Night had fallen. There was no moon, but the twinkling stars in the sky threw their light on a misty atmosphere. The various things around me seemed to take on a strange, weird form in the dim light. Wild furze grew in bushes beside some huge stones which, towering above me, seemed as though they turned to look at me. The higher I climbed, the thicker became the trees and shrubs, their tops passing over my head and interlacing. Sometimes I had to crawl through them to get by. Yet I was determined to get to the top of the hill. But, when at last I did, and gazed around, I could see no light anywhere; nothing but strange shadows and forms, and great trees which seemed to hold out their branches to me, like arms ready to enfold me.
I listened to see if I could catch the bark of a dog, or the bellow of a cow, but all was silent. With my ear on the alert, scarcely breathing so as to hear better, I stood quiet for a moment. Then I began to tremble, the silence of this lonely, uncultivated country frightened me. Of what was I frightened? The silence probably ... the night ... anyhow, a nameless fear was creeping over me. My heart beat quickly, as though some danger was near. I glanced fearfully around me, and then in the distance I saw a great form moving amongst the trees. At the same time I could hear the rustling of branches. I tried to tell myself that it was fear that made me fancy I saw something unusual. Perhaps it was a shrub, a branch. But then, the branches were moving and there was not a breath of wind or a breeze that could shake them. They could not move unless swayed by the breeze or touched by some one.
No, this great, dark form that was coming towards me could not be a man—some kind of animal that I did not know, or an immense night bird, a gigantic spider, hovering over the tops of the trees. What was certain, this creature had legs of unusual length, which brought it along with amazing bounds. Seeing this, I quickly found my own legs, and rushed down the hill towards Vitalis. But, strange to say, I made less haste going down than I had in climbing up. I threw myself into the thick of the thistles and brambles, scratching myself at every step. Scrambling out of a prickly bush I took a glance back. The animal was coming nearer! It was almost upon me!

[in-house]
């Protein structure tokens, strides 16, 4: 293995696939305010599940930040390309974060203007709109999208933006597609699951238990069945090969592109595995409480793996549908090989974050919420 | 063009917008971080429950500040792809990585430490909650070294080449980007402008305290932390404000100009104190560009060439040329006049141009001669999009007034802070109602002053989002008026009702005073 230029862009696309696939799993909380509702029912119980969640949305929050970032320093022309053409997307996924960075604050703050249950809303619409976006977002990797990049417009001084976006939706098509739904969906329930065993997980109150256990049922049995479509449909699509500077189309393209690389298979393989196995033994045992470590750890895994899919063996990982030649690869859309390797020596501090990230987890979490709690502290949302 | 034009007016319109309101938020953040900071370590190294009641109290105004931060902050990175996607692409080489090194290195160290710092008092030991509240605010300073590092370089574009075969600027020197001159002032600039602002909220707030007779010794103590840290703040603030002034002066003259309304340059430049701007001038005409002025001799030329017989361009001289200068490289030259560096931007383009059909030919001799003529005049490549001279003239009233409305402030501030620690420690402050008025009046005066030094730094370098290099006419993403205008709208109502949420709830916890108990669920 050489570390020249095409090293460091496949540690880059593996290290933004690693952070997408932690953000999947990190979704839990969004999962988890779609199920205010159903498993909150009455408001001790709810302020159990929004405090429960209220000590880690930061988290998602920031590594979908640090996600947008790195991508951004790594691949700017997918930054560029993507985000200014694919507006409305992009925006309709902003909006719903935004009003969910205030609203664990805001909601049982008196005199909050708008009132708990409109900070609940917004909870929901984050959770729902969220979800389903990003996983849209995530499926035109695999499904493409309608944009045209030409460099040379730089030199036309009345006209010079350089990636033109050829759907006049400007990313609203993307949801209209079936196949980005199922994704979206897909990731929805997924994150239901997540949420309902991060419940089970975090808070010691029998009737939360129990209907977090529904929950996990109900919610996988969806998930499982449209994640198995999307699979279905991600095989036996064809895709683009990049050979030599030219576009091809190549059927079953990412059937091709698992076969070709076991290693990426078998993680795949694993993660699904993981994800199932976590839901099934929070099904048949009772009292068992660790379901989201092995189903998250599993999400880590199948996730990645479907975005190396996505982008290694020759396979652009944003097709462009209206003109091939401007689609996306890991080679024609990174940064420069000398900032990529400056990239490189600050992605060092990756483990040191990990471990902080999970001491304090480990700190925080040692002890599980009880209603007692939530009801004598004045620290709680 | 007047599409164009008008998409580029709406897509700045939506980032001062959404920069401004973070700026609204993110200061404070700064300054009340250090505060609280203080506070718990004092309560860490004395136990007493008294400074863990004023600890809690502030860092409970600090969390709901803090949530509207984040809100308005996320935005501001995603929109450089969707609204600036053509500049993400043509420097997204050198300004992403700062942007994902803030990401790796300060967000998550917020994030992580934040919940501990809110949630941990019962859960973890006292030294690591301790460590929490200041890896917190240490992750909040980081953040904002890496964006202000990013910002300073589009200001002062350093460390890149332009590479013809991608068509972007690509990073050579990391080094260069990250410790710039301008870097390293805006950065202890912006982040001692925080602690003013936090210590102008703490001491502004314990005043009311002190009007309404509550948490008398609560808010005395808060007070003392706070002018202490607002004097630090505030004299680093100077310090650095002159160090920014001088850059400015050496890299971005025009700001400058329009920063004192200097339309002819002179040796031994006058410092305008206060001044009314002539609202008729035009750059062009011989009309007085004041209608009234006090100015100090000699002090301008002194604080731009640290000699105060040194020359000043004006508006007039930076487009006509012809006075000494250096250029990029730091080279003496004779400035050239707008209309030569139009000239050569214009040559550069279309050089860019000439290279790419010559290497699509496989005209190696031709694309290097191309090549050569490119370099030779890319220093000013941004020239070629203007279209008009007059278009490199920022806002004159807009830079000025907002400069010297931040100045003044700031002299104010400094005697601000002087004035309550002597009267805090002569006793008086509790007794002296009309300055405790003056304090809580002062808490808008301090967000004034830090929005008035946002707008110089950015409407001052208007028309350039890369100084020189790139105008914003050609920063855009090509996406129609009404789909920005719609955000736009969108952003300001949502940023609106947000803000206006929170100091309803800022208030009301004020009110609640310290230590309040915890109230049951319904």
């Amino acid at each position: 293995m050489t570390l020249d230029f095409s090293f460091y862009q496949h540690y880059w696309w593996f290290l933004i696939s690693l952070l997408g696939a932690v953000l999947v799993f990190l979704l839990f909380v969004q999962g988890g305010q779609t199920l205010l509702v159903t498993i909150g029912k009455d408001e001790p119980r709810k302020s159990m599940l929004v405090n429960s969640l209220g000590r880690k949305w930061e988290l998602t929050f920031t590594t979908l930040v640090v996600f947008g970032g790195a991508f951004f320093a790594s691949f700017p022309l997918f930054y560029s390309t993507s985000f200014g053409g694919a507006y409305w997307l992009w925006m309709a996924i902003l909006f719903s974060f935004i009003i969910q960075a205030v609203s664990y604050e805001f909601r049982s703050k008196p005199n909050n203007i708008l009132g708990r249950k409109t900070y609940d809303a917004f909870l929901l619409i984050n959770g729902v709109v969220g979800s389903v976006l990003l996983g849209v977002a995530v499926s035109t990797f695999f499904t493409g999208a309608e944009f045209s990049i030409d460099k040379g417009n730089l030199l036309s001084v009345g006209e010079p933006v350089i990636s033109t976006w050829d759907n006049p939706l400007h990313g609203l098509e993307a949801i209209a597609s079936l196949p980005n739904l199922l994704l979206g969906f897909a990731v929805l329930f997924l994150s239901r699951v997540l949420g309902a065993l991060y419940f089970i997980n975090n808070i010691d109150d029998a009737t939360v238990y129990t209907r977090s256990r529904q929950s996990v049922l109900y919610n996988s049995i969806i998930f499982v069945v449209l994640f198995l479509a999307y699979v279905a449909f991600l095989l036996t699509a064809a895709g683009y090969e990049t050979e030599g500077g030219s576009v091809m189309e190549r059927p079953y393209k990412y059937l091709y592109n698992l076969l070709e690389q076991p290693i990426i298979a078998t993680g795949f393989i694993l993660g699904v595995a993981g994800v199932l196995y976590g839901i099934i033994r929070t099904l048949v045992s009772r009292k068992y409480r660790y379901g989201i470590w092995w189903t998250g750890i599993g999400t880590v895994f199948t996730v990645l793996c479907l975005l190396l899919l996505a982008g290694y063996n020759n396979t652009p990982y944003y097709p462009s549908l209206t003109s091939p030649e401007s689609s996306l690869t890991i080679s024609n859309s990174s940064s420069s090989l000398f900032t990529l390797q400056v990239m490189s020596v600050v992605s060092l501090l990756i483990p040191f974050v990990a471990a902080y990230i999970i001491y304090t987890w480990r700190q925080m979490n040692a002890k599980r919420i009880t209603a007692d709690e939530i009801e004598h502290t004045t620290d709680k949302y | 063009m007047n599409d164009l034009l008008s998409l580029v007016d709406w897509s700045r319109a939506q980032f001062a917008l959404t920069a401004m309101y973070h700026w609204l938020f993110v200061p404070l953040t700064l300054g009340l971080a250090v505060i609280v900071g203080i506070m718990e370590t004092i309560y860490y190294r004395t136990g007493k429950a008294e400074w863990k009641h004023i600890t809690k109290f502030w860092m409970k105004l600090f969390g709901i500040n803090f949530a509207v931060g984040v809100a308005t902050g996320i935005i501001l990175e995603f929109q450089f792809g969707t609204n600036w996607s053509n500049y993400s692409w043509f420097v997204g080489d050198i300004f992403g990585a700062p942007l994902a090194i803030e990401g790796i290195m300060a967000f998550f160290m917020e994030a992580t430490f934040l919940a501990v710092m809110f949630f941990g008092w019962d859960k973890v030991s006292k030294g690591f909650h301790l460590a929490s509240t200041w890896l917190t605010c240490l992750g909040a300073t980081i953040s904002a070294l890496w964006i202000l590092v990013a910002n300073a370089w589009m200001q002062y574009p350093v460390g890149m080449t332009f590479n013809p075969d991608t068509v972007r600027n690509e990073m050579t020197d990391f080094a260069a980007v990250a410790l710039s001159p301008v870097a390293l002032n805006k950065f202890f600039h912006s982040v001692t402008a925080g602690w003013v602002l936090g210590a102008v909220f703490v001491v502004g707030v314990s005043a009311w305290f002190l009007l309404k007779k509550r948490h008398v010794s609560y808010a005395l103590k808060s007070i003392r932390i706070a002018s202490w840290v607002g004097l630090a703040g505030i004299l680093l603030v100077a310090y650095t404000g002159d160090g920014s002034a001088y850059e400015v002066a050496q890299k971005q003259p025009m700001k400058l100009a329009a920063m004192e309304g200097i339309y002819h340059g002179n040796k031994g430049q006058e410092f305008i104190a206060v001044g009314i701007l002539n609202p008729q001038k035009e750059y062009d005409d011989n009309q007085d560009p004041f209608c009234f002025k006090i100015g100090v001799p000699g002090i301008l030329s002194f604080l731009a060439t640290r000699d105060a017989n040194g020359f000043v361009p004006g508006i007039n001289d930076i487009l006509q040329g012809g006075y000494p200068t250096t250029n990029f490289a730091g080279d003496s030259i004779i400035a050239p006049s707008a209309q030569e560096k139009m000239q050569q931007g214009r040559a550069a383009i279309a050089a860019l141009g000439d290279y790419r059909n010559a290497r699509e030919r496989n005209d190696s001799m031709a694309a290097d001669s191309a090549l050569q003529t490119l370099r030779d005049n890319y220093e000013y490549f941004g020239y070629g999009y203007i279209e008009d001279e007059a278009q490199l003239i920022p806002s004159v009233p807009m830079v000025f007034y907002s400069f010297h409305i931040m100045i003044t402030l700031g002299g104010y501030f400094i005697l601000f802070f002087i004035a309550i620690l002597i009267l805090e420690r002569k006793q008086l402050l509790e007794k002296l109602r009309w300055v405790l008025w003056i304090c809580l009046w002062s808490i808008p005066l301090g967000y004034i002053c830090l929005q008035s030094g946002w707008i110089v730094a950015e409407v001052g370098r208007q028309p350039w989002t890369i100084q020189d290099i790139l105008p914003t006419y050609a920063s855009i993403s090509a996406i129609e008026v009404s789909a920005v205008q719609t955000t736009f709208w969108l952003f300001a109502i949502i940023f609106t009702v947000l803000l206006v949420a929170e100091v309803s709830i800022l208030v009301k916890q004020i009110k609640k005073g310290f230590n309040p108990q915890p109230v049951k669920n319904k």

Fortunately, I had reached the bottom of the hill and I could run quicker across the grass. Although I raced at the top of my speed, the Thing was gaining upon me. There was no need for me to look behind, I knew that it was just at the back of me. I could scarcely breathe. My race had almost exhausted me; my breath came in gasps. I made one final effort and fell sprawling at Vitalis' feet. I could only repeat two words:
"The beast! the beast!"
Above the loud barking of the dogs, I heard a hearty peal of laughter. At the same time my master put his hands on my shoulders and forced me to look round.
"You goose," he cried, still laughing, "look up and see it."
His laugh, more than his words, brought me to my senses. I opened one eye, then the other, and looked where he was pointing. The apparition, which had so frightened me, had stopped and was standing still in the road. At the sight of it again, I must confess, I began to shake, but I was with Vitalis and the dogs were beside me. I was not alone up there in the trees.... I looked up boldly and fixed my eyes on the Thing.
Was it an animal or a man? It had the body, the head, and arms like a man, but the shaggy skin which covered it, and the two long thin legs upon which it seemed to poise, looked as though they belonged to an animal.
Although the night was dark, I could see this, for the silhouette of this dark form stood out against the starry sky. I should have remained a long time undecided as to what it was, if my master had not spoken to it.
"Can you tell me if we are far from the village?" he asked, politely.
He was a man, then, if one could speak to him! What was my astonishment when the animal said that there were no houses near, but an inn to which he would take us. If he could talk, why did he have paws?
If I had had the courage, I would have gone up to him to see how his paws were made, but I was still somewhat afraid, so I picked up my bag and followed my master, without saying a word.
"You see now what scared you so," Vitalis said, laughing, as we went on our way.
"But I don't know what it is, yet. Are there giants in this part of the country, then?"
"Yes, when men are standing on stilts."
Then he explained to me that the Landais, so as to get over the marshy plains, and not sink in up to their hips, stride about the country on stilts.
What a goose I had been!